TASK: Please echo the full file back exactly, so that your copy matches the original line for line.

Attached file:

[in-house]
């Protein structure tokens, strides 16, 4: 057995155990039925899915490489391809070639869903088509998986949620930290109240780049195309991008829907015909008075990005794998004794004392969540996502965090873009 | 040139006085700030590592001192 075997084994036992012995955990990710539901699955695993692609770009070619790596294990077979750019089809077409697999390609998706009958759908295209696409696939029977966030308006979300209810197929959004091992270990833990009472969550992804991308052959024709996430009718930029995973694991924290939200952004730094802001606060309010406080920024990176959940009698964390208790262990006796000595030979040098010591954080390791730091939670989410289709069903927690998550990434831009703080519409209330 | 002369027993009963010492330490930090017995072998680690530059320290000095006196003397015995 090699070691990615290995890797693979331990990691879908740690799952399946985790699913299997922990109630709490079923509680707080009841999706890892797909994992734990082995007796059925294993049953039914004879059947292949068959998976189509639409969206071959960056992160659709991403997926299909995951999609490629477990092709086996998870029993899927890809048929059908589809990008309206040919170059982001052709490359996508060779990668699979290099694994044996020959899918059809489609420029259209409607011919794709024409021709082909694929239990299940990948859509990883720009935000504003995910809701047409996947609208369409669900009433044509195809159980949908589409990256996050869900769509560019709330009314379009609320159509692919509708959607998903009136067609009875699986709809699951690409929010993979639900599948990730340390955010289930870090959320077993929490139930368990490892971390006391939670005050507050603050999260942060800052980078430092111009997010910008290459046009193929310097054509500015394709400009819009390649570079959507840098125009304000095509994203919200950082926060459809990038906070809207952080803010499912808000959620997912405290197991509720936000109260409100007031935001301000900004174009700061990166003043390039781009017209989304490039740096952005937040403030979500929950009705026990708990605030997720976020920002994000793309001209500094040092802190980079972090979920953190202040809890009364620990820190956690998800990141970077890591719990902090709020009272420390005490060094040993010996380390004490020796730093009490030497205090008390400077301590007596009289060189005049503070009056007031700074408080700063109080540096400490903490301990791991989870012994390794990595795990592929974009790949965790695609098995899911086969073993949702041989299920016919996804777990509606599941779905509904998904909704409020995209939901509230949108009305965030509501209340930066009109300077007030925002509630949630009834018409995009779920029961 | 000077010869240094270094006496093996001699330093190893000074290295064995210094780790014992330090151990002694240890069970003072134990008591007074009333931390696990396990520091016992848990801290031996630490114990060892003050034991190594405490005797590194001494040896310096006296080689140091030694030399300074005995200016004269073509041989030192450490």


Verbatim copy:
[in-house]
């Protein structure tokens, strides 16, 4: 057995155990039925899915490489391809070639869903088509998986949620930290109240780049195309991008829907015909008075990005794998004794004392969540996502965090873009 | 040139006085700030590592001192 075997084994036992012995955990990710539901699955695993692609770009070619790596294990077979750019089809077409697999390609998706009958759908295209696409696939029977966030308006979300209810197929959004091992270990833990009472969550992804991308052959024709996430009718930029995973694991924290939200952004730094802001606060309010406080920024990176959940009698964390208790262990006796000595030979040098010591954080390791730091939670989410289709069903927690998550990434831009703080519409209330 | 002369027993009963010492330490930090017995072998680690530059320290000095006196003397015995 090699070691990615290995890797693979331990990691879908740690799952399946985790699913299997922990109630709490079923509680707080009841999706890892797909994992734990082995007796059925294993049953039914004879059947292949068959998976189509639409969206071959960056992160659709991403997926299909995951999609490629477990092709086996998870029993899927890809048929059908589809990008309206040919170059982001052709490359996508060779990668699979290099694994044996020959899918059809489609420029259209409607011919794709024409021709082909694929239990299940990948859509990883720009935000504003995910809701047409996947609208369409669900009433044509195809159980949908589409990256996050869900769509560019709330009314379009609320159509692919509708959607998903009136067609009875699986709809699951690409929010993979639900599948990730340390955010289930870090959320077993929490139930368990490892971390006391939670005050507050603050999260942060800052980078430092111009997010910008290459046009193929310097054509500015394709400009819009390649570079959507840098125009304000095509994203919200950082926060459809990038906070809207952080803010499912808000959620997912405290197991509720936000109260409100007031935001301000900004174009700061990166003043390039781009017209989304490039740096952005937040403030979500929950009705026990708990605030997720976020920002994000793309001209500094040092802190980079972090979920953190202040809890009364620990820190956690998800990141970077890591719990902090709020009272420390005490060094040993010996380390004490020796730093009490030497205090008390400077301590007596009289060189005049503070009056007031700074408080700063109080540096400490903490301990791991989870012994390794990595795990592929974009790949965790695609098995899911086969073993949702041989299920016919996804777990509606599941779905509904998904909704409020995209939901509230949108009305965030509501209340930066009109300077007030925002509630949630009834018409995009779920029961 | 000077010869240094270094006496093996001699330093190893000074290295064995210094780790014992330090151990002694240890069970003072134990008591007074009333931390696990396990520091016992848990801290031996630490114990060892003050034991190594405490005797590194001494040896310096006296080689140091030694030399300074005995200016004269073509041989030192450490």